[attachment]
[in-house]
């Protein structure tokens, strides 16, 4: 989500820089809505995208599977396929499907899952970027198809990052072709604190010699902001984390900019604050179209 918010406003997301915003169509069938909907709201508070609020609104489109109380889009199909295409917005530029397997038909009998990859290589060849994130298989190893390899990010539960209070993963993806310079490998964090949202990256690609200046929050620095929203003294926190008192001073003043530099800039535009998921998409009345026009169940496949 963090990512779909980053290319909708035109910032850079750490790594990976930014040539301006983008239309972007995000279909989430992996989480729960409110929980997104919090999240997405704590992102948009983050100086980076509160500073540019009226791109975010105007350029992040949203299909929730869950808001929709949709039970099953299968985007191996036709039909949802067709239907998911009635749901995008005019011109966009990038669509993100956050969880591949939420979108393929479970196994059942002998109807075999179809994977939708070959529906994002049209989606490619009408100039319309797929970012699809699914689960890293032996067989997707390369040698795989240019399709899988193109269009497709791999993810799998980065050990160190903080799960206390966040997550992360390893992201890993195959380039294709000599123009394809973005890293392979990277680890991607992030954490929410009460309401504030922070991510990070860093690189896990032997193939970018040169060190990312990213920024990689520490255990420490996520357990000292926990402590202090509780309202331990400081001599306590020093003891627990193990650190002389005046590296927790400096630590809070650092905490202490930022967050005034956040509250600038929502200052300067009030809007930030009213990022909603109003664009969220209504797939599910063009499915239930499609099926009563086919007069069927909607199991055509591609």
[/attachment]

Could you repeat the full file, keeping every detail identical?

[in-house]
């Protein structure tokens, strides 16, 4: 989500820089809505995208599977396929499907899952970027198809990052072709604190010699902001984390900019604050179209 918010406003997301915003169509069938909907709201508070609020609104489109109380889009199909295409917005530029397997038909009998990859290589060849994130298989190893390899990010539960209070993963993806310079490998964090949202990256690609200046929050620095929203003294926190008192001073003043530099800039535009998921998409009345026009169940496949 963090990512779909980053290319909708035109910032850079750490790594990976930014040539301006983008239309972007995000279909989430992996989480729960409110929980997104919090999240997405704590992102948009983050100086980076509160500073540019009226791109975010105007350029992040949203299909929730869950808001929709949709039970099953299968985007191996036709039909949802067709239907998911009635749901995008005019011109966009990038669509993100956050969880591949939420979108393929479970196994059942002998109807075999179809994977939708070959529906994002049209989606490619009408100039319309797929970012699809699914689960890293032996067989997707390369040698795989240019399709899988193109269009497709791999993810799998980065050990160190903080799960206390966040997550992360390893992201890993195959380039294709000599123009394809973005890293392979990277680890991607992030954490929410009460309401504030922070991510990070860093690189896990032997193939970018040169060190990312990213920024990689520490255990420490996520357990000292926990402590202090509780309202331990400081001599306590020093003891627990193990650190002389005046590296927790400096630590809070650092905490202490930022967050005034956040509250600038929502200052300067009030809007930030009213990022909603109003664009969220209504797939599910063009499915239930499609099926009563086919007069069927909607199991055509591609």